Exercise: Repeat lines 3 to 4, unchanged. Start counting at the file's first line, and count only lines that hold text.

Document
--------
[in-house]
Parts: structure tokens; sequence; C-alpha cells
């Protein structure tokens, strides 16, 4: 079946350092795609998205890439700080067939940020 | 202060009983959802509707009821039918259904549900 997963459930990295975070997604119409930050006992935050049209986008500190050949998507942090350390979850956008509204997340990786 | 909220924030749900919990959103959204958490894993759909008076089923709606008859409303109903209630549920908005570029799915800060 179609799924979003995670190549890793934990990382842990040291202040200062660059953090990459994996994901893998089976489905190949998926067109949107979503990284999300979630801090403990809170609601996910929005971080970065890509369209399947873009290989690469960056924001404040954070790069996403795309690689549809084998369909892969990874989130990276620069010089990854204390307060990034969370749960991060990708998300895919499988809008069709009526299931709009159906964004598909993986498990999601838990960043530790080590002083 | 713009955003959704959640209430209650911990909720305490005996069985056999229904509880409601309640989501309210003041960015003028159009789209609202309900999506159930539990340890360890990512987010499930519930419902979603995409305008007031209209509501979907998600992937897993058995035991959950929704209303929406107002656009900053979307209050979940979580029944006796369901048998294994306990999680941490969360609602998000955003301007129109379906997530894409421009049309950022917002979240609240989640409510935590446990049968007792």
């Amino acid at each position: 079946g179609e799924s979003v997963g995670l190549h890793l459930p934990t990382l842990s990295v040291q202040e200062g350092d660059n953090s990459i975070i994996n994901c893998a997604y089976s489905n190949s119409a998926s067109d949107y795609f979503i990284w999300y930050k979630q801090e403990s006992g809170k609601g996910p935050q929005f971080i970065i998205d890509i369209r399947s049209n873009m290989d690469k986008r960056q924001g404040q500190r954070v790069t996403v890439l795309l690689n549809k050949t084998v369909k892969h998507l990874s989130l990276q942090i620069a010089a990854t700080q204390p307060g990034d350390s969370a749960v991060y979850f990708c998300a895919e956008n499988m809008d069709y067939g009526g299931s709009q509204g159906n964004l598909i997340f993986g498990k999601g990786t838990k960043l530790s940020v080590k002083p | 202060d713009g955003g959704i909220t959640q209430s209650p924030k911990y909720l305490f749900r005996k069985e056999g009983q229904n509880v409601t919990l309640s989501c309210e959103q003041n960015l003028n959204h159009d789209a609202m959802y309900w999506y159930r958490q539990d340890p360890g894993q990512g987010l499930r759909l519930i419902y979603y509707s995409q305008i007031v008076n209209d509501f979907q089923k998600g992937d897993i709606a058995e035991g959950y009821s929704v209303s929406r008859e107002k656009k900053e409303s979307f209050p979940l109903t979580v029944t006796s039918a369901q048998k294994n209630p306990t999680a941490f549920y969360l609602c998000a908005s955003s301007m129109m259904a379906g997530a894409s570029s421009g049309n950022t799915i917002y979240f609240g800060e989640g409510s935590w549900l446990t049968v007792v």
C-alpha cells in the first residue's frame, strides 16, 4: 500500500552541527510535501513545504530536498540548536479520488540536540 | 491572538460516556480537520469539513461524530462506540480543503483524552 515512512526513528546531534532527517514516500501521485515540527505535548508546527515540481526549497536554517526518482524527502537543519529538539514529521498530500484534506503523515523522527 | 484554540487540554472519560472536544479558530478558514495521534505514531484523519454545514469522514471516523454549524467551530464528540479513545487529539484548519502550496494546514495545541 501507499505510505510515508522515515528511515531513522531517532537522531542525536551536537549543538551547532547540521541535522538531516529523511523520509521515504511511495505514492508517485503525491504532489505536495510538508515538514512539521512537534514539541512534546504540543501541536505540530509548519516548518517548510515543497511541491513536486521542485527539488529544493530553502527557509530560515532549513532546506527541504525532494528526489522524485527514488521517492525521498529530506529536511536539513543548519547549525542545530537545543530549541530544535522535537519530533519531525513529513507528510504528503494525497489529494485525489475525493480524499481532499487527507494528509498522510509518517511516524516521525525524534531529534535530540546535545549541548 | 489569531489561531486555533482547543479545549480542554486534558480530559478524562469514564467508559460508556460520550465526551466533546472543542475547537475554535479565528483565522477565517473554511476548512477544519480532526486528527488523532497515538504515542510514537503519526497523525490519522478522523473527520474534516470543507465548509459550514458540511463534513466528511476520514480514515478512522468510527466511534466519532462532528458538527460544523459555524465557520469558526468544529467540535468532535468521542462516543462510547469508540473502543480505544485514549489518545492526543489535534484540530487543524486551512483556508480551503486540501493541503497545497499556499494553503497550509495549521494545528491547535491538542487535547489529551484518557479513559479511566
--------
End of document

């Protein structure tokens, strides 16, 4: 079946350092795609998205890439700080067939940020 | 202060009983959802509707009821039918259904549900 997963459930990295975070997604119409930050006992935050049209986008500190050949998507942090350390979850956008509204997340990786 | 909220924030749900919990959103959204958490894993759909008076089923709606008859409303109903209630549920908005570029799915800060 179609799924979003995670190549890793934990990382842990040291202040200062660059953090990459994996994901893998089976489905190949998926067109949107979503990284999300979630801090403990809170609601996910929005971080970065890509369209399947873009290989690469960056924001404040954070790069996403795309690689549809084998369909892969990874989130990276620069010089990854204390307060990034969370749960991060990708998300895919499988809008069709009526299931709009159906964004598909993986498990999601838990960043530790080590002083 | 713009955003959704959640209430209650911990909720305490005996069985056999229904509880409601309640989501309210003041960015003028159009789209609202309900999506159930539990340890360890990512987010499930519930419902979603995409305008007031209209509501979907998600992937897993058995035991959950929704209303929406107002656009900053979307209050979940979580029944006796369901048998294994306990999680941490969360609602998000955003301007129109379906997530894409421009049309950022917002979240609240989640409510935590446990049968007792």
């Amino acid at each position: 079946g179609e799924s979003v997963g995670l190549h890793l459930p934990t990382l842990s990295v040291q202040e200062g350092d660059n953090s990459i975070i994996n994901c893998a997604y089976s489905n190949s119409a998926s067109d949107y795609f979503i990284w999300y930050k979630q801090e403990s006992g809170k609601g996910p935050q929005f971080i970065i998205d890509i369209r399947s049209n873009m290989d690469k986008r960056q924001g404040q500190r954070v790069t996403v890439l795309l690689n549809k050949t084998v369909k892969h998507l990874s989130l990276q942090i620069a010089a990854t700080q204390p307060g990034d350390s969370a749960v991060y979850f990708c998300a895919e956008n499988m809008d069709y067939g009526g299931s709009q509204g159906n964004l598909i997340f993986g498990k999601g990786t838990k960043l530790s940020v080590k002083p | 202060d713009g955003g959704i909220t959640q209430s209650p924030k911990y909720l305490f749900r005996k069985e056999g009983q229904n509880v409601t919990l309640s989501c309210e959103q003041n960015l003028n959204h159009d789209a609202m959802y309900w999506y159930r958490q539990d340890p360890g894993q990512g987010l499930r759909l519930i419902y979603y509707s995409q305008i007031v008076n209209d509501f979907q089923k998600g992937d897993i709606a058995e035991g959950y009821s929704v209303s929406r008859e107002k656009k900053e409303s979307f209050p979940l109903t979580v029944t006796s039918a369901q048998k294994n209630p306990t999680a941490f549920y969360l609602c998000a908005s955003s301007m129109m259904a379906g997530a894409s570029s421009g049309n950022t799915i917002y979240f609240g800060e989640g409510s935590w549900l446990t049968v007792v």